Peacock prisms angle through window cracks
making visible. Sills warm and silence bows
the wizened damp mumbles cold won’t thaw, once
cold won’t thaw, won’t thaw won’t thaw–
One sock’s soulmate is in shavasana under the table,
children’s chirping artwork is mute. I feel visible
playing mash-ups with my coffee grinder
and Rossini’s William Tell. There are calls for prayer:
his father’s heart surgery, their grandmother’s hospice.
Leaving December behind, their mysteries hold us
steadily naked trees homing barely dressed sparrows,
our own invisibility looking to be seen.
Mangelwurzel’s dark perfume escapes
the hedge’s pulse, earth’s groin
feeds least bloody of the beets to
livestock from winter perfect palms.
Across the field, a golden maple bonsais
the dead center of a sawed-off tree,
denies its peril, forgets its crimson
tips, its wetted cardboard brown
and supple twigs turned brittle bone.
The optometrist told me
I have distance vision to die for.
Limpid speckles in an eagle’s aerie,
the fine pin feathers on a molting gull. I see
dead grandmothers at births, and long lost
lovers in the etheric field.
She said my life depends on
sharpening the details with a lens.
Needle-thread stitchery, black inked
ingredients on the vitamin vial, dust mites
in the down comforter, and old fir’s splinter
underneath my thumbnail.
I watched a high rock gull on statue stilt legs
wear nothing but feathers and rain. Thunder
grumbled around us and his winter-white plume
shone bright-faced in the mess of sky. Unblinking,
he watched storm’s beginning to end,
and saw its entirety through the individual drips.
Poet Joe Hesch at dVersepub asked writers how we capture poetry. This one was captured in parts: jotted on a business card in the parking lot outside the optometrist’s office, and spoken into my ipod while running along the shore. The better part of the writing was spent at my computer.. joggling words and lines around until the topic became more clear. I hope to be out and about reading poetry later in the day. Cheers, poets! I always enjoy knowing I am not in this alone.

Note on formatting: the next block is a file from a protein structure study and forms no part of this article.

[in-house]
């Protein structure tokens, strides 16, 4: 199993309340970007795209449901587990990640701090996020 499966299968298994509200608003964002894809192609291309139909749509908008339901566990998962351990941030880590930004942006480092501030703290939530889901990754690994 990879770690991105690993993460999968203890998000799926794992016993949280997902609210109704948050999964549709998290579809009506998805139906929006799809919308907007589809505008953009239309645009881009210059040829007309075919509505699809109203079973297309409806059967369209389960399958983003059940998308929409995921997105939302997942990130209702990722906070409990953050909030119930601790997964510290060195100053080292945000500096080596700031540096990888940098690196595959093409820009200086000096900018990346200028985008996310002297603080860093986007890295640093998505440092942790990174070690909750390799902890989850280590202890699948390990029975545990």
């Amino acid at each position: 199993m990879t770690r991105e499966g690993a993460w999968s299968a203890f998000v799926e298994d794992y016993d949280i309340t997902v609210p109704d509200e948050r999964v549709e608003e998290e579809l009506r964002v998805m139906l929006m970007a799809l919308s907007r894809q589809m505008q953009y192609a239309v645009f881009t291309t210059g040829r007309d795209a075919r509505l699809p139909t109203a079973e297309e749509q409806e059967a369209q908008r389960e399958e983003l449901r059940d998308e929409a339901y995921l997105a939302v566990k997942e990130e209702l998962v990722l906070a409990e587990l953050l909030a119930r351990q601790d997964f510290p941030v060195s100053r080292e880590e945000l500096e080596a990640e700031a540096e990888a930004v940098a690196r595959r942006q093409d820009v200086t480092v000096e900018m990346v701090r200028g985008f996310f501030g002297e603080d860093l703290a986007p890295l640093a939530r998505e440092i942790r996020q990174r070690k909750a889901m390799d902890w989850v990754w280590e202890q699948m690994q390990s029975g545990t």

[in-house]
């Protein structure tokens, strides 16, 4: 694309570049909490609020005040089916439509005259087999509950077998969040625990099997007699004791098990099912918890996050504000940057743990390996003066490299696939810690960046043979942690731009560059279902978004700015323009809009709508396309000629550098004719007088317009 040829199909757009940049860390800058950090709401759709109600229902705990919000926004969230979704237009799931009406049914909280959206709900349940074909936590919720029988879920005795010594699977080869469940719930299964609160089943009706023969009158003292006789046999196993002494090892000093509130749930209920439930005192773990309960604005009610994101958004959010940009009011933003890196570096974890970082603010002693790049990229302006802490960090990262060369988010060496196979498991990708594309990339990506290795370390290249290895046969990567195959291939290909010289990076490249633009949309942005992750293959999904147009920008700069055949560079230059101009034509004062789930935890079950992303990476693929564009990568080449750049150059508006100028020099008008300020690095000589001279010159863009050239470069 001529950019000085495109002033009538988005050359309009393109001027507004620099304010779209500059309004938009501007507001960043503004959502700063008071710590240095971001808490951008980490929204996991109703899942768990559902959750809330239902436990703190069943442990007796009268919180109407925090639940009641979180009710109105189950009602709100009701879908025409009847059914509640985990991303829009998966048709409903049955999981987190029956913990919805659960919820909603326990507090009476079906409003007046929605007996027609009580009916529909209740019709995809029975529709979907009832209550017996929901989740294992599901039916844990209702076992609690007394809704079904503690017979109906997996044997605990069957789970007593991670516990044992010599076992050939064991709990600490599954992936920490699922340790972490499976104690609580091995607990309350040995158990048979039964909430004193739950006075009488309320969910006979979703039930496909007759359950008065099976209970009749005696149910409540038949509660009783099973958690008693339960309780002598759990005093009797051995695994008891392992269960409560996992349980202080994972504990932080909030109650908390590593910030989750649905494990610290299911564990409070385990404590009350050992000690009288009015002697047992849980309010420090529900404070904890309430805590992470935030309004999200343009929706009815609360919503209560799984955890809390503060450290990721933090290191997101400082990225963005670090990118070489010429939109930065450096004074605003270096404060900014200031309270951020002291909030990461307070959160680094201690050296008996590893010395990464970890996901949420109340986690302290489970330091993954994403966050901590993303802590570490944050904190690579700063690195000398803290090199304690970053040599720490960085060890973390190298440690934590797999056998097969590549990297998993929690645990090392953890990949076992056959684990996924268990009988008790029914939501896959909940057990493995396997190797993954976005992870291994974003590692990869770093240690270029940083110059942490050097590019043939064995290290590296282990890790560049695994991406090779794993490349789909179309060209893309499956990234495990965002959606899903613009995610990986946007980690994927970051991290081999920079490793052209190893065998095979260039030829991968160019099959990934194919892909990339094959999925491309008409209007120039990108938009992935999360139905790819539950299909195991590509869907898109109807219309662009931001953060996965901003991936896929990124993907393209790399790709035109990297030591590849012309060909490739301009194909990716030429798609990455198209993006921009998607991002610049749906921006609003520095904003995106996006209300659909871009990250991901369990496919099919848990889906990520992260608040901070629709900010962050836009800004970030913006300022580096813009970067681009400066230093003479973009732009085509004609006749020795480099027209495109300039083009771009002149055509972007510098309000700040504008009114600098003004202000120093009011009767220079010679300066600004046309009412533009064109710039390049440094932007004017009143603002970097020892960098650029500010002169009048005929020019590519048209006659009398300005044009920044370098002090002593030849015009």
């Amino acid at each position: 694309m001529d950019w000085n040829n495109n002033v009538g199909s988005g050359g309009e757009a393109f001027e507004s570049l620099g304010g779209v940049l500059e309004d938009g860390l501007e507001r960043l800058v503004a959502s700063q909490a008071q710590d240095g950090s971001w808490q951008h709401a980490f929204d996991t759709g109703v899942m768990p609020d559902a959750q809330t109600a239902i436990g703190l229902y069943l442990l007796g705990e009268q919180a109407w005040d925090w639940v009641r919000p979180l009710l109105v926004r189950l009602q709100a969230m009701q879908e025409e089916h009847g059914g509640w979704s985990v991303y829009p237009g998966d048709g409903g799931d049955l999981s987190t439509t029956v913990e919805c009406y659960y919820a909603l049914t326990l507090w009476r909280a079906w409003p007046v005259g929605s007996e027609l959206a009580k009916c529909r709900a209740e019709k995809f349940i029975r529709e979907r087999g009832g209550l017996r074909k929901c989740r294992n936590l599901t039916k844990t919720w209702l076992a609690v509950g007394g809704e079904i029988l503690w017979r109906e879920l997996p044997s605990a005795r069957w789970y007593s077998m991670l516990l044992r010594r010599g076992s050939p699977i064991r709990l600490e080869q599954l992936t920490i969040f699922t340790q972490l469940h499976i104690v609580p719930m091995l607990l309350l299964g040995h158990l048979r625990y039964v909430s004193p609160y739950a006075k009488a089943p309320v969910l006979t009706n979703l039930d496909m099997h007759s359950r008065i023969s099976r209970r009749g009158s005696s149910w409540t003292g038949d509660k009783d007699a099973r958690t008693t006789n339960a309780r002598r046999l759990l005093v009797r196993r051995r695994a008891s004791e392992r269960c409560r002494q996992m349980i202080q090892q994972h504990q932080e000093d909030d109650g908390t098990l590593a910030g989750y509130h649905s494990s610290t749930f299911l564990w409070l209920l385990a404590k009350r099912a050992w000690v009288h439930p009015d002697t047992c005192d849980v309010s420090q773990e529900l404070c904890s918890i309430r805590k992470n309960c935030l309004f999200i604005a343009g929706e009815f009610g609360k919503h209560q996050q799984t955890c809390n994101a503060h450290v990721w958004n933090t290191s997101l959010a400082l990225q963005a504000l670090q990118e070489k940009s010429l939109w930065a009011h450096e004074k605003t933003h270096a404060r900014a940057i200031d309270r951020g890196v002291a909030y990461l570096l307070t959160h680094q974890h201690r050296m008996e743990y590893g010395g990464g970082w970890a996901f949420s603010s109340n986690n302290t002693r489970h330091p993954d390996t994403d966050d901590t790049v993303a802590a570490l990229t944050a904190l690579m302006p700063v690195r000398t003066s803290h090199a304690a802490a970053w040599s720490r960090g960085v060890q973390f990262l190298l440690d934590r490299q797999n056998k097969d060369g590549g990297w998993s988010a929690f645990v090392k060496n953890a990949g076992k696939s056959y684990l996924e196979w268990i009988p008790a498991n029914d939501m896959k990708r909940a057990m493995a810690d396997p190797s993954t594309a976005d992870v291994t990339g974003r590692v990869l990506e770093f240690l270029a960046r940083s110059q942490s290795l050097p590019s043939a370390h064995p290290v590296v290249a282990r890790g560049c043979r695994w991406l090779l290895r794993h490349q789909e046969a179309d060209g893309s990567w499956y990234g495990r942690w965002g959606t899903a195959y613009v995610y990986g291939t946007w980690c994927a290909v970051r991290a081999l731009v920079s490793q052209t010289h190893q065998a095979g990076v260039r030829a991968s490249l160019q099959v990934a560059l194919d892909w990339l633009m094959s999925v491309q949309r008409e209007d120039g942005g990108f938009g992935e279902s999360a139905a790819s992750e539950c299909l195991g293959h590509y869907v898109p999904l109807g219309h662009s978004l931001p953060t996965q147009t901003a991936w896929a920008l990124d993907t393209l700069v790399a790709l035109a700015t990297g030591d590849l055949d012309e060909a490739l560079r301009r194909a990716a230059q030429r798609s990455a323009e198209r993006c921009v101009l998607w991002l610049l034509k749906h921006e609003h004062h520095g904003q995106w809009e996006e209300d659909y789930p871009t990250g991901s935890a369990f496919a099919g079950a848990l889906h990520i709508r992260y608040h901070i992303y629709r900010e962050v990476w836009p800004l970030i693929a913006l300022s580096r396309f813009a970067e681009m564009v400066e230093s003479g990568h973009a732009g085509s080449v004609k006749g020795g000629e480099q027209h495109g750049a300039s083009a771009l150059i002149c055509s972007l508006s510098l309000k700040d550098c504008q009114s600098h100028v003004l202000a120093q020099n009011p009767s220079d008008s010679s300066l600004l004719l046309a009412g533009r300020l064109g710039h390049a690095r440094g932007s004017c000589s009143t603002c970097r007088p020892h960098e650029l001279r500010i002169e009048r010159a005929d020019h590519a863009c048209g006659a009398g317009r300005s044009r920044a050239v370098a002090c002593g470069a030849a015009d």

A small grey breast fatigued, a beak
the shroud of song, a pulse
at fail to wanting wings whose
tail tips pinstripe her gratified tongue.
It is her offering. Here, she seems to say
with wide eyes and full maw, this
still warm beauty, this kill, this skill hunted,
this sublime vignette is for you.
I feel wild for a moment, hungry
watching a single downy feather
lift with the passing breeze.
Linked to DVersePoetsPub w/ Tony Maude. After reading Tony’s prompt, I lopped the first stanza off of a poem I posted yesterday. The first lines contain technical information, and I wonder how it reads without them. I’d love to hear your feedback. Try not to read the first 7 comments as they give too much info. Cheers, poets! I am headed out to your blogs.
The call of the wild
in the skin of a lion.
in the flesh
stalking the wild asparagus,
the woman in the moon
out stealing horses.
A poem created using book titles as the lines (and poem title) Check out the other Spine-Poetry @ Dverse where Samuel Peralta of Semaphore offered a prompt I couldn’t refuse. In order beginning with the title, I used works by: Annie Proulx, Jack London, Michael Ondaatji, Charles Bukowski, Clive Barker, Euell Gibbons, James Riordan, and Per Petterson.
a warm panther lifted me in her teeth,
carried me upward the rock face’s jut
and dropped me cool on the white tile floor
to somewhere else.
her golden eyes and mine–
sticky palms and small wet dimes.
We watched the shredded sky
laboring towards dusk and lowlands
rolling patiently under tractor greens.
she was lying in a pool of chestnut red, a pool
half-dried, half-still. How could I lift her
silent spine and opened-eyed, as she for me
to somewhere else?
bleed the planet
for ancient wisdom,
orbs, and discern volition
in the faces of strangers, but
the orchids and jades needed water
and the children were hungry for breakfast.
At Imaginary Garden for Read Toads, Hedgewitch of Verse Escape introduced a form called The Etheree: an unrhymed, syllable-counting form with 10 lines. Each line has the same syllabic count as its place in the form. For example: line one has one syllable, line two has two syllables, line ten has ten syllables… you get the picture.
I’m also linking this odd little poem to Dverse poetspub where the wonderful Karin Gustafson of Manicddaily has us contemplating water.